A tough new bylaw on wood-burning appliances in Montreal homes takes effect on Monday.
Any domestic wood-burning fireplaces or appliances emitting more than 2.5 grams per hour of fine particulate will be banned in all 19 Montreal boroughs — and those who defy the bylaw could face fines up to $2,000.
Fireplaces owned by businesses aren’t affected.
The change is keeping companies in charge of chimney services, like Foyer Lambert, busy. Connie Romeo, who manages Foyer Lambert, said she is swamped with calls from clients seeking fixes to their fireplaces to meet regulations.
“We’re already booked for installs,” she told Global News, adding the company is busy until November.
“We’ve never seen this — being booked two months in advance.”
The bylaw marks the next phase of a wood-burning ban that came into effect in 2015. Homeowners were given three years to make sure their solid fuel-burning appliances met the new emissions standards.
For Montrealers who have a fireplace or appliance older than 10 years old, they will likely have to make changes under the new bylaw.
“From what we’ve seen, a lot of them are more than 2.5 grams of emissions,” Romeo said. “They’re at 3, 3.5. Even if your fireplace, your wood-burning unit, is at 2.6 grams of emissions, you will not be allowed to burn it as of Oct. 1”
One option is to place an insert into an old fireplace, which will reduce the emissions to the new standard. Another is to replace it with a gas fireplace.
What about banning diesel?
Some people, including a former city councillor, say there are better ways to fight pollution and smog in winter.
Susan Clarke says she voted against the bylaw years ago when it was first proposed.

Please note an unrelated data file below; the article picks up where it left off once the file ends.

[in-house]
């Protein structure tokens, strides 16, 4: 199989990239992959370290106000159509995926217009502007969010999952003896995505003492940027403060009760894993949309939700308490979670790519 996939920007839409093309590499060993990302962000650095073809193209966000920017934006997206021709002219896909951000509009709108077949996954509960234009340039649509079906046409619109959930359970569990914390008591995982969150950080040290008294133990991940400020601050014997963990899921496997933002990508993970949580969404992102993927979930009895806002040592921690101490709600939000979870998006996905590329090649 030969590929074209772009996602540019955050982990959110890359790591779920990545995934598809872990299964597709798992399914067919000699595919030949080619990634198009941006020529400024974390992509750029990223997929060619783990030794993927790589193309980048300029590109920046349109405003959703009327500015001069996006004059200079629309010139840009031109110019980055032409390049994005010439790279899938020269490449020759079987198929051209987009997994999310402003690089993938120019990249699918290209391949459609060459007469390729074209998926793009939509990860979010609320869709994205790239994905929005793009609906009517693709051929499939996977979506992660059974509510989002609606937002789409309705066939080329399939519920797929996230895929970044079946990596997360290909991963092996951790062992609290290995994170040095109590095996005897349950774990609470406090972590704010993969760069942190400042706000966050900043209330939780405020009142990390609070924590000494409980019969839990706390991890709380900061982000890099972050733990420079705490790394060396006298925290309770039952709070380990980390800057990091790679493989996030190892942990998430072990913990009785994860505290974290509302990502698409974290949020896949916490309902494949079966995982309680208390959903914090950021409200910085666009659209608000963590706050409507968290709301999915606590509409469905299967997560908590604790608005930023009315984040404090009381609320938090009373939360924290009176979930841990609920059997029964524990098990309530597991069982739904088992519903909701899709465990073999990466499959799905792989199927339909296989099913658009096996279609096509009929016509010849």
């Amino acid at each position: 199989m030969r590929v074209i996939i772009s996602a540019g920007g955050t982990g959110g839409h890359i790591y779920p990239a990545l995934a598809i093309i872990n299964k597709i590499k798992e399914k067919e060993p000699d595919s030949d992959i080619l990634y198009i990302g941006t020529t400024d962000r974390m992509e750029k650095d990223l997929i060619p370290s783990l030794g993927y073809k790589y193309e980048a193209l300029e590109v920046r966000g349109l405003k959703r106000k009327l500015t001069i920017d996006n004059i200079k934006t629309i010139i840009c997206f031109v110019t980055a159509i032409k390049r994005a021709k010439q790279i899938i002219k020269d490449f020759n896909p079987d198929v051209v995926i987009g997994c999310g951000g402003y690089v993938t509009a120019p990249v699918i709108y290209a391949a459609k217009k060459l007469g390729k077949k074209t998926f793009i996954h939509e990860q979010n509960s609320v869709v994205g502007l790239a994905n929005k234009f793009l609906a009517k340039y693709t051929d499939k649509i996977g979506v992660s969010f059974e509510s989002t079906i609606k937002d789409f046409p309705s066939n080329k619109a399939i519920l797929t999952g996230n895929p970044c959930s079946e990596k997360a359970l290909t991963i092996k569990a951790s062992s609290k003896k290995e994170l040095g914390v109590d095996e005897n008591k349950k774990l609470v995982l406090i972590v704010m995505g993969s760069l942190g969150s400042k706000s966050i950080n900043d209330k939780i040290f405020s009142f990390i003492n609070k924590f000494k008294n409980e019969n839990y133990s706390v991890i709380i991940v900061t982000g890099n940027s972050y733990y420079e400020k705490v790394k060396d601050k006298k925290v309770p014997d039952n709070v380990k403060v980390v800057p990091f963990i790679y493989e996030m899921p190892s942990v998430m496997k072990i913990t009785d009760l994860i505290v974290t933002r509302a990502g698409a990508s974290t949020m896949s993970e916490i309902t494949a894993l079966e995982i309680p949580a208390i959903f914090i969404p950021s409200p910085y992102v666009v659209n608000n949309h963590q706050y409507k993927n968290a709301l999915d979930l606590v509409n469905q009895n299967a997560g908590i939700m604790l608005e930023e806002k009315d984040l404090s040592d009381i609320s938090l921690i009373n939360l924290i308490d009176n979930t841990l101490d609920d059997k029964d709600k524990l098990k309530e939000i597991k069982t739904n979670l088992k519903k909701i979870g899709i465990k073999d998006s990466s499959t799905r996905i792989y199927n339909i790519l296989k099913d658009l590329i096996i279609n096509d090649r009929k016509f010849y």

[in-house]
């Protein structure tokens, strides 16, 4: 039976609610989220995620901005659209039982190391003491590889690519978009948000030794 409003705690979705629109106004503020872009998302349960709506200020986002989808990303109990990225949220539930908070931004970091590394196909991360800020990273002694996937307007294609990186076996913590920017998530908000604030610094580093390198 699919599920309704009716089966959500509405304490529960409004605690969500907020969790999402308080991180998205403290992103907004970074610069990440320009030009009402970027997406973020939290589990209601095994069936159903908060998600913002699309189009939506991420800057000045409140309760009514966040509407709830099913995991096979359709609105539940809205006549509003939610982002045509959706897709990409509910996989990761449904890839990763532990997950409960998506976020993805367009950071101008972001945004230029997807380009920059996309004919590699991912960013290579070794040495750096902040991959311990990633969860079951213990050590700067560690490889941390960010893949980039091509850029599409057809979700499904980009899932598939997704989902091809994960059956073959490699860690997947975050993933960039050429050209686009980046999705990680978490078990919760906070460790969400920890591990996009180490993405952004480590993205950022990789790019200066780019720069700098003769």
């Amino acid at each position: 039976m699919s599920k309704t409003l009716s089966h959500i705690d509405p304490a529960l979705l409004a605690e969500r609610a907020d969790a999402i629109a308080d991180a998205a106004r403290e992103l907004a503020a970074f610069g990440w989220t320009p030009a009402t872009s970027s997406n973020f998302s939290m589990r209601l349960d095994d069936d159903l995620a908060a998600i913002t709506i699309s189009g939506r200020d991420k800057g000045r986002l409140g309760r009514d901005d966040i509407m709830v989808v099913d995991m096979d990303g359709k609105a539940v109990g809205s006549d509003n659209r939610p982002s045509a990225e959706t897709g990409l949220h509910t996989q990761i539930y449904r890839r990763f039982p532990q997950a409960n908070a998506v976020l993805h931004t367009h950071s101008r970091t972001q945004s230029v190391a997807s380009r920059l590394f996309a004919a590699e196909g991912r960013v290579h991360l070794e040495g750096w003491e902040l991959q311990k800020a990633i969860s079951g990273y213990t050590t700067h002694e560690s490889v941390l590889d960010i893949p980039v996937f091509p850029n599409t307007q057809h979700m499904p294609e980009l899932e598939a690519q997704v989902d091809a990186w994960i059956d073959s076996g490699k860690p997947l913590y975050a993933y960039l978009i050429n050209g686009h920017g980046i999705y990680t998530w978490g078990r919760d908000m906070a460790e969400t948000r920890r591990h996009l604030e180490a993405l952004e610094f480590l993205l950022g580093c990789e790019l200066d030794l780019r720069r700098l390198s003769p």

“Particulate, which is the thing that the fireplace ban is all about, allows smog to be created,” she said. “And banning diesel engines from the island of Montreal would do a better job of clearing the smog problem.”
Clarke will get an insert for her old fireplace so that she can continue to burn wood, but she said some NDG residents are upset about having to make changes.
“Not everybody is going to be able to afford to spend a few thousand dollars on getting an insert,” she said.
Some of the units Romeo sells are as much as $3,000. With installation, the cost can exceed $5,000.
Montreal city authorities say a ban on diesel is more complicated.
“And automobile engines, including diesel, create 45 per cent of emissions. Banning diesel is the responsibility of the federal government.”
He said the city is happy so far with the response of residents because most have already registered their wood-burning units, which is mandatory even if they meet the new emission standard. Only about 3,000 have not yet done so.
— with files from Global’s Kalina Laframboise